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Laureen Thompson, a California Department of Fish and Wildlife environmental scientist, sometimes jokes that she’s a “glorified mouse trapper,” but for her the survey was the result of years of planning and decades of involvement with salties. Out at the American Canyon site, along the Napa River, it was only a quarter to eight, but Thompson was already well into her morning of trap-checking. She parked her pickup by the sidewalk and took a few moments to organize the crew, asking a few people to scout out the traps and others to handle captured mice.
The early morning was calm and gray. Everyone seemed happy. They worked with the mice with quiet assurance and practiced hands. Each site, a little under one acre, was surveyed for three days in a row. To cover all 58 sites, the surveyors had been showing up early to check traps and returning late at night to reset them four times a week, for seven weeks straight. This was the last day.
Thompson didn’t set out to become a salt marsh harvest mouse specialist when she started at CDFW in 1993. She began surveying the salties’ populations to monitor the environmental impacts of public water projects, and “it was just one step after another,” she says. “I kept trying to answer this question, then here’s another question, answer that question.” Now she’s one of the main experts. This rangewide survey, with sites across San Pablo, Suisun, and San Francisco bays, was “the last idea I had on my bucket list,” Thompson says, and Covid delayed it by two years. Soon, a new generation of salty specialists will have to take over.
One such person is Katie Smith, a consulting biologist with WRA Inc. Smith co-led the survey with Thompson and helped bring together people, equipment, and funding for the project. “I love every single animal that comes out of a trap,” says Smith. “I’m a little fuzzies stan, you know?” She grew up keeping rats as pets, and her Twitter handle is @iheartrats.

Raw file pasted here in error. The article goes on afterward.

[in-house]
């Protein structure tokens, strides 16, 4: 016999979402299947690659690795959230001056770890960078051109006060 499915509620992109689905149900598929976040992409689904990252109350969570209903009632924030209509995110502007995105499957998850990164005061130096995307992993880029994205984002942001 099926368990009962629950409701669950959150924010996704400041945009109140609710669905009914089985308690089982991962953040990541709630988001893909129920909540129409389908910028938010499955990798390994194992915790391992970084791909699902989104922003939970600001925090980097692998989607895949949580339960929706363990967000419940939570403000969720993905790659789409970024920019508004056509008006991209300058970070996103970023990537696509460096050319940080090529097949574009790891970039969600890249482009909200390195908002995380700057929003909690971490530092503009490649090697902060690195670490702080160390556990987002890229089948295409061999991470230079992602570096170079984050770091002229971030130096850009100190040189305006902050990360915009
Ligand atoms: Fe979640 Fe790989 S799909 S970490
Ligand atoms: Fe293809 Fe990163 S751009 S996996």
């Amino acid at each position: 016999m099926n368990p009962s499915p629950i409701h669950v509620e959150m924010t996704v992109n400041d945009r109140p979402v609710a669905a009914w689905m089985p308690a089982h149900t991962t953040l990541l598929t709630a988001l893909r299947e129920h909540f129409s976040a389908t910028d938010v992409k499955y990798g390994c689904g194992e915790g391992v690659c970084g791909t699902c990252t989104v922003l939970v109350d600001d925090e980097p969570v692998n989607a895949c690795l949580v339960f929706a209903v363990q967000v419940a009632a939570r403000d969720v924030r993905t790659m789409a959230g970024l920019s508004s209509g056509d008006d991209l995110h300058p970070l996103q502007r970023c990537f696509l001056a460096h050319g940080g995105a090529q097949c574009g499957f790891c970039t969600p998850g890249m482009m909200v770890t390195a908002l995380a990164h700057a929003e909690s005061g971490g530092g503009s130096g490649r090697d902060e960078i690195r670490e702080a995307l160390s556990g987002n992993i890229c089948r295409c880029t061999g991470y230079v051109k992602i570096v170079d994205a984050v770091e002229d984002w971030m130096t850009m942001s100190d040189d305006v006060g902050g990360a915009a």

At the marsh, we gathered iPads and clipboards, scales, and sample vials and walked single file through the pickleweed and alkali bulrush, our boots squelching in the mud. We followed a map on an iPad showing the location of the traps that had been set the night before, rather like a treasure hunt through the mud—our treasure being the mice.
Every 30 feet or so, Thompson bent down to retrieve a small, silver Sherman live trap tucked among the reeds and mud. “Bed-and-breakfasts” for the rodents living in the marsh, Thompson called them. Inside each were cotton batting for warmth, birdseed and ground walnuts as mouse feed, and—when we were lucky—a rodent.
Thompson tilted a trap’s temporary resident into a bucket. It jumped repeatedly off the bucket’s walls. This was no salty, but a house mouse, which is very far from endangered. Other traps caught western harvest mice—also not endangered. Western harvest mice in particular, though, are notoriously difficult to tell apart from salties by eye. In fact, in earlier decades, field biologists in some areas distinguished between the western and salt marsh harvest mouse with just around 50 percent accuracy. In recent years, folks like Thompson and Smith have improved their odds by standardizing the approaches to identification and using a surefire genetic test.